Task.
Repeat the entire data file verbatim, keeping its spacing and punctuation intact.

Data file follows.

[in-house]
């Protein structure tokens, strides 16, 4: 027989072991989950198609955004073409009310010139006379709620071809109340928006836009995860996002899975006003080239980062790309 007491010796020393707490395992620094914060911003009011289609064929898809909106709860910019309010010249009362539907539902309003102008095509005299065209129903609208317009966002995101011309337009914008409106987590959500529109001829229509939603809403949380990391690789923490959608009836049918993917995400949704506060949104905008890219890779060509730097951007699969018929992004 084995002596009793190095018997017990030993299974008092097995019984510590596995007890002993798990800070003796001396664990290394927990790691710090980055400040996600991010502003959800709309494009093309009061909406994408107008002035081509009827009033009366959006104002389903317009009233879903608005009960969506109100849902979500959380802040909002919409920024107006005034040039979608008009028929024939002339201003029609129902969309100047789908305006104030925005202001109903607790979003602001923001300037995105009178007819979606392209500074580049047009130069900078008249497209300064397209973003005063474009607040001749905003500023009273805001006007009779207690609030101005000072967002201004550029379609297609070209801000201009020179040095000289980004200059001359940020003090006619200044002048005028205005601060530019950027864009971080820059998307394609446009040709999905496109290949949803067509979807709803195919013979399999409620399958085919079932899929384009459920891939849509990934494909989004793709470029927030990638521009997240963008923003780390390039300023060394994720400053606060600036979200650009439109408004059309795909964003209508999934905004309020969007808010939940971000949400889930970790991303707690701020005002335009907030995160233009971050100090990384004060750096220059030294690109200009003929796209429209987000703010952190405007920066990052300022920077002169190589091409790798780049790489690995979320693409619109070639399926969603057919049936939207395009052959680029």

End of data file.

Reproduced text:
[in-house]
């Protein structure tokens, strides 16, 4: 027989072991989950198609955004073409009310010139006379709620071809109340928006836009995860996002899975006003080239980062790309 007491010796020393707490395992620094914060911003009011289609064929898809909106709860910019309010010249009362539907539902309003102008095509005299065209129903609208317009966002995101011309337009914008409106987590959500529109001829229509939603809403949380990391690789923490959608009836049918993917995400949704506060949104905008890219890779060509730097951007699969018929992004 084995002596009793190095018997017990030993299974008092097995019984510590596995007890002993798990800070003796001396664990290394927990790691710090980055400040996600991010502003959800709309494009093309009061909406994408107008002035081509009827009033009366959006104002389903317009009233879903608005009960969506109100849902979500959380802040909002919409920024107006005034040039979608008009028929024939002339201003029609129902969309100047789908305006104030925005202001109903607790979003602001923001300037995105009178007819979606392209500074580049047009130069900078008249497209300064397209973003005063474009607040001749905003500023009273805001006007009779207690609030101005000072967002201004550029379609297609070209801000201009020179040095000289980004200059001359940020003090006619200044002048005028205005601060530019950027864009971080820059998307394609446009040709999905496109290949949803067509979807709803195919013979399999409620399958085919079932899929384009459920891939849509990934494909989004793709470029927030990638521009997240963008923003780390390039300023060394994720400053606060600036979200650009439109408004059309795909964003209508999934905004309020969007808010939940971000949400889930970790991303707690701020005002335009907030995160233009971050100090990384004060750096220059030294690109200009003929796209429209987000703010952190405007920066990052300022920077002169190589091409790798780049790489690995979320693409619109070639399926969603057919049936939207395009052959680029």